Jobs and schools promise to be top issues in next year’s city elections. The mayor’s education agenda faces its toughest test in the African-American communities that gave him strong support in 2011.
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- Take 5: Catching up on the news
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Hey, this is Chicago! It's all about politics. Not a Black, White, Hispanic issue. And, male shortage? The males realize they can make a lot more money in the private sector and don't want to...
Apparently, according to "tin" scuttlebutt, the mayor's son was robbed while soliciting a purchase from a street pharmacist and not on the phone with his college counselor.
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In the News: Digging into teacher evaluations
Teacher effectiveness expert Charlotte Danielson and the Urban Education Institute's Sara Ray Stoelinga were at Julian Middle School in Oak Park last night to talk to teachers, administrators, school board members and parents about making teacher evaluations meaningful as districts around the state begin implementing their new systems.
Catalyst captured the presentations on Storify, a web tool that compiles social media.
Changes to the length of next year's school day, a continuing budget deficit and ongoing teacher contract talks are providing a challenge for Chicago Public Schools principals as they prepare for next fall, the Tribune reports several school leaders as saying.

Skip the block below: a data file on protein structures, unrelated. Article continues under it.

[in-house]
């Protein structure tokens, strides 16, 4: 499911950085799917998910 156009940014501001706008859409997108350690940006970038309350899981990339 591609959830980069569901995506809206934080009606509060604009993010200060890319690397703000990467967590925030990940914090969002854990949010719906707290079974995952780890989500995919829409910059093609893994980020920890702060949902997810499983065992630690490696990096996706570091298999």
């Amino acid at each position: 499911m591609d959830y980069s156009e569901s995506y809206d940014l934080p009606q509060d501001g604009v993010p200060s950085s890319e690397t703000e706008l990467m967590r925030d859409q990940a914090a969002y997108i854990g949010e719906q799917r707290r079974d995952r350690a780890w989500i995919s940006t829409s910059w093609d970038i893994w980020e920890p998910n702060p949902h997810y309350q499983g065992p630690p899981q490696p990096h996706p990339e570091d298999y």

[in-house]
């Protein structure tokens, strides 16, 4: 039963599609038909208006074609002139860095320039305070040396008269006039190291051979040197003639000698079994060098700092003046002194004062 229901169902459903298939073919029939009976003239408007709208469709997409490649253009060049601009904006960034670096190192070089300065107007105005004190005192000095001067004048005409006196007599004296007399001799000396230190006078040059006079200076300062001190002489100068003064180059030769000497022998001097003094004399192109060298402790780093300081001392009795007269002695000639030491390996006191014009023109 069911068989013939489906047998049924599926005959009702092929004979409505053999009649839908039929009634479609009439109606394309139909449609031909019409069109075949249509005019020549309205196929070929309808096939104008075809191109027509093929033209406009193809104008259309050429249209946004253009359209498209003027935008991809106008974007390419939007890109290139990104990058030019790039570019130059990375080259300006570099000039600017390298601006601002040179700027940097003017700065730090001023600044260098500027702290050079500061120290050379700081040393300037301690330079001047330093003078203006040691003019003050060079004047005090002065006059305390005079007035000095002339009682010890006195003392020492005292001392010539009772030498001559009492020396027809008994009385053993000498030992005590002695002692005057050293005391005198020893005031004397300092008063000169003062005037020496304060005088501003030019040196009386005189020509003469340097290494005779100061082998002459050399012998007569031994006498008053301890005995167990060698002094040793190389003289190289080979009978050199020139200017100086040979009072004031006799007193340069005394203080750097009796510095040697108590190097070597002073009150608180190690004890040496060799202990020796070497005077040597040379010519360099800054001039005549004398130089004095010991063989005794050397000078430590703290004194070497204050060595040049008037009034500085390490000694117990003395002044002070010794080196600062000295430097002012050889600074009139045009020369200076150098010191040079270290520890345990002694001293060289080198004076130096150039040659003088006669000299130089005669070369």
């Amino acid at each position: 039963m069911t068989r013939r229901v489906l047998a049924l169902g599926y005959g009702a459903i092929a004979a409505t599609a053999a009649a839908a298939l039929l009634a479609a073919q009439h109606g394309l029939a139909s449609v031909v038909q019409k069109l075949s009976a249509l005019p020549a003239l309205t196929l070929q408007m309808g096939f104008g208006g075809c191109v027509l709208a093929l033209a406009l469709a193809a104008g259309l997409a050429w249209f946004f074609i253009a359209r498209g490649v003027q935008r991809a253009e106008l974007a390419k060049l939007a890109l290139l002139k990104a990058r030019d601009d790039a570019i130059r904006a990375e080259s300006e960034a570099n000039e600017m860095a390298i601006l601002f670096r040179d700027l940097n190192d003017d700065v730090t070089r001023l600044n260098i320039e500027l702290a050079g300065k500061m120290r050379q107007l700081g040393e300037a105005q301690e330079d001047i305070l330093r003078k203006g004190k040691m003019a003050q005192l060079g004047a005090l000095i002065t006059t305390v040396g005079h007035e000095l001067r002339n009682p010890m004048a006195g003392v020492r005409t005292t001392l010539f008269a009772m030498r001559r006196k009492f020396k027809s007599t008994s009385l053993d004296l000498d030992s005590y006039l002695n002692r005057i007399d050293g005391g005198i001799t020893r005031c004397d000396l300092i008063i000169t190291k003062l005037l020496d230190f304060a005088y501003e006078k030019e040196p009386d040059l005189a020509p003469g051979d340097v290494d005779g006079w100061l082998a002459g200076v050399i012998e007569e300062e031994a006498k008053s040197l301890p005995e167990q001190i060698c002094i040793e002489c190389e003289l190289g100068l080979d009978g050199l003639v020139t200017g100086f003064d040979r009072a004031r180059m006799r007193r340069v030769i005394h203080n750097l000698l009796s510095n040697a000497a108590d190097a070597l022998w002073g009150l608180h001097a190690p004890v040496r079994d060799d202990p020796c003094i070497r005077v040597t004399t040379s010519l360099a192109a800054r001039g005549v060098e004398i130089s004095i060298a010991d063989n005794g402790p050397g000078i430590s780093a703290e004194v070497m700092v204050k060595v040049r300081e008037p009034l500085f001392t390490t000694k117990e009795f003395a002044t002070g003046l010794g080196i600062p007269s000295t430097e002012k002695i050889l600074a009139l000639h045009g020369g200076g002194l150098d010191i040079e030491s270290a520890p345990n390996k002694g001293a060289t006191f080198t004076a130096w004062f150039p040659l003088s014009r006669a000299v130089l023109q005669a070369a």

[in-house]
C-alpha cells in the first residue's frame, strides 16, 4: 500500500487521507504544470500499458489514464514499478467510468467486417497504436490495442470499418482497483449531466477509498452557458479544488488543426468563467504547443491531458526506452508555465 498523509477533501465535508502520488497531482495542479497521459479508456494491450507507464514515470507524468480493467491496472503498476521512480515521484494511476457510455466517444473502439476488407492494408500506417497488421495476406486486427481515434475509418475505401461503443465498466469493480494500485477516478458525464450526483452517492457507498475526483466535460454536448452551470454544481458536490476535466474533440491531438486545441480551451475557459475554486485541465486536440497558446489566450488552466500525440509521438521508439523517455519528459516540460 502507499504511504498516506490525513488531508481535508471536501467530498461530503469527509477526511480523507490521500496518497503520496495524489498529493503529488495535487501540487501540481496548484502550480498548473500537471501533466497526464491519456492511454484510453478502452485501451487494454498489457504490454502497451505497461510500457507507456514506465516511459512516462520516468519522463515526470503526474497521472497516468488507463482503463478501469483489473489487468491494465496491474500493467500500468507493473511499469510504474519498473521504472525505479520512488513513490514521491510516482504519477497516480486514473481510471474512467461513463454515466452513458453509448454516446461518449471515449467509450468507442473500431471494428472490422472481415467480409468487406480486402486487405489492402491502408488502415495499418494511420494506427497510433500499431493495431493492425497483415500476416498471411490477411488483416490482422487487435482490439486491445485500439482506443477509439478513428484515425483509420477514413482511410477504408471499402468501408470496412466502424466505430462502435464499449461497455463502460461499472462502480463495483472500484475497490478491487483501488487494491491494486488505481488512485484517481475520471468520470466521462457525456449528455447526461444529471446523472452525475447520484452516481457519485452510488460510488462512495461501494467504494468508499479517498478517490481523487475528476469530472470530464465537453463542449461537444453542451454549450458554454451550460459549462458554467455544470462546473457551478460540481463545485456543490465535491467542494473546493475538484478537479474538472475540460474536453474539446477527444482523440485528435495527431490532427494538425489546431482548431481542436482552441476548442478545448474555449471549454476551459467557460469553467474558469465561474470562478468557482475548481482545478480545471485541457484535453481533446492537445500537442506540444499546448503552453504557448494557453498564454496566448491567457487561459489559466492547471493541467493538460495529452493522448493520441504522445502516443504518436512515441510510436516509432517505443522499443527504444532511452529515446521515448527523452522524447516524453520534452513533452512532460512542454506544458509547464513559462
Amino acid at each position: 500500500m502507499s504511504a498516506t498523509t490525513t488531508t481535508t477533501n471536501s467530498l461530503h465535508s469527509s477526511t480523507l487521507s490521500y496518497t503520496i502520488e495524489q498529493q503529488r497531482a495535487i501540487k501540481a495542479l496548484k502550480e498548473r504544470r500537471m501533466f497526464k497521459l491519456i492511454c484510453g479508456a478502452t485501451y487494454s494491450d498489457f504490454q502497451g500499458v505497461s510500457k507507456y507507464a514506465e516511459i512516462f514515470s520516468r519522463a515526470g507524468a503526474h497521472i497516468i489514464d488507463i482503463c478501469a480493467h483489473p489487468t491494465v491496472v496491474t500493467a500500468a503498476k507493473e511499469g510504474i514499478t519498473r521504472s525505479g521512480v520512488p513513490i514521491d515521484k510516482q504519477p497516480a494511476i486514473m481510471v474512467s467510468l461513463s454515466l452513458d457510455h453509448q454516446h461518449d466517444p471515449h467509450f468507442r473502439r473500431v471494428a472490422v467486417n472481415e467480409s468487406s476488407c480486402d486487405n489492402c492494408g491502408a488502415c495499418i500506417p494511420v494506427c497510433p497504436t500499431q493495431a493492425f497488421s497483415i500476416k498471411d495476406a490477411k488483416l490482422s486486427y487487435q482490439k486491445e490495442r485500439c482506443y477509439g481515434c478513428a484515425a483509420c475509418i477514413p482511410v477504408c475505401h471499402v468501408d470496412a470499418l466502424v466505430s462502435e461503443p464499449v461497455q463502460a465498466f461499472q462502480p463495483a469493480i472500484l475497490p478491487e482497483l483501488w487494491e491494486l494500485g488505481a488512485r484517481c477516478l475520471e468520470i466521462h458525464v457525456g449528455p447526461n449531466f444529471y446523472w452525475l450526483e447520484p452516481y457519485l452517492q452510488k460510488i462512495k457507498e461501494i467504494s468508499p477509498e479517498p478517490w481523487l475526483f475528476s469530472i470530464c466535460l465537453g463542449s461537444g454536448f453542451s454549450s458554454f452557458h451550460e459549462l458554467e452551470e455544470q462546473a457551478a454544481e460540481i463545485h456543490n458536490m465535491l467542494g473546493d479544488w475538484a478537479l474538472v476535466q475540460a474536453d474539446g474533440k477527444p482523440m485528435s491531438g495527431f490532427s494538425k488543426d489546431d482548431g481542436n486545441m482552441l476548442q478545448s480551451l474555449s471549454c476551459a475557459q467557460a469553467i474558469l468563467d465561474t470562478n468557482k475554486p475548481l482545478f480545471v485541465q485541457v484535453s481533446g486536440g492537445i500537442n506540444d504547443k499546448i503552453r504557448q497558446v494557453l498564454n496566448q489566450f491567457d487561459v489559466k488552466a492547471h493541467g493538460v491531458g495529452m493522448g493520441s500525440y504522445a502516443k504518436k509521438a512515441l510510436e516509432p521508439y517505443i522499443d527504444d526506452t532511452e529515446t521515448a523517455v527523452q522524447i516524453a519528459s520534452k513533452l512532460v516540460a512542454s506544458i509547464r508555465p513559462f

In effort to eliminate the anxiety for many Chicago students who fear being the victim of gang activity as they wait for a bus, Chicago Public Schools has implemented a new system inside the schools where monitors at the exits of the schools will display the whereabouts of their bus and how close they are. (Imperfect Parent)
CPS is using ‘bus tracker’ technology for student safety. (CBS Chicago)
Illinois education officials say cases of cheating on state exams by teachers and principals are on the rise and the state is investigating suspicious patterns on the Illinois Standards Achievement Test, which is taken by every third through eighth grade student. (WBEZ)
IN THE NATION
A report by the Schott Foundation for Public Education found that poor and minority students have fewer opportunities to attend New York City's best public schools largely because of where they live. (WNYC/NYT)
More states are requiring teacher-candidates to take—and pass—licensing tests in reading before they can move into the classroom. (Education Week)
Former President Bill Clinton on Tuesday praised school art programs for teaching discipline and creativity to students, crediting his music lessons as a child for his success as a politician. (NOLA.com)
Prolific commentator and education historian Diane Ravitch writes for her Bridging Differences blog she just doesn't understand former DCPC Schools Chancellor Michelle Rhee. Here's a bit: "I am trying to understand Michelle Rhee. She has allied herself with the most right-wing governors in the nation, yet she claims to be a Democrat. She has worked with Republican Rick Scott in Florida, Republican John Kasich in Ohio, Republican Chris Christie in New Jersey, Republican Rick Snyder in Michigan, among others. Any governor who wants to cut teachers’ rights and benefits can call on her to stand with him. Wherever there is a governor eager to dismantle and privatize public education, she is there at his side." For the rest, click here.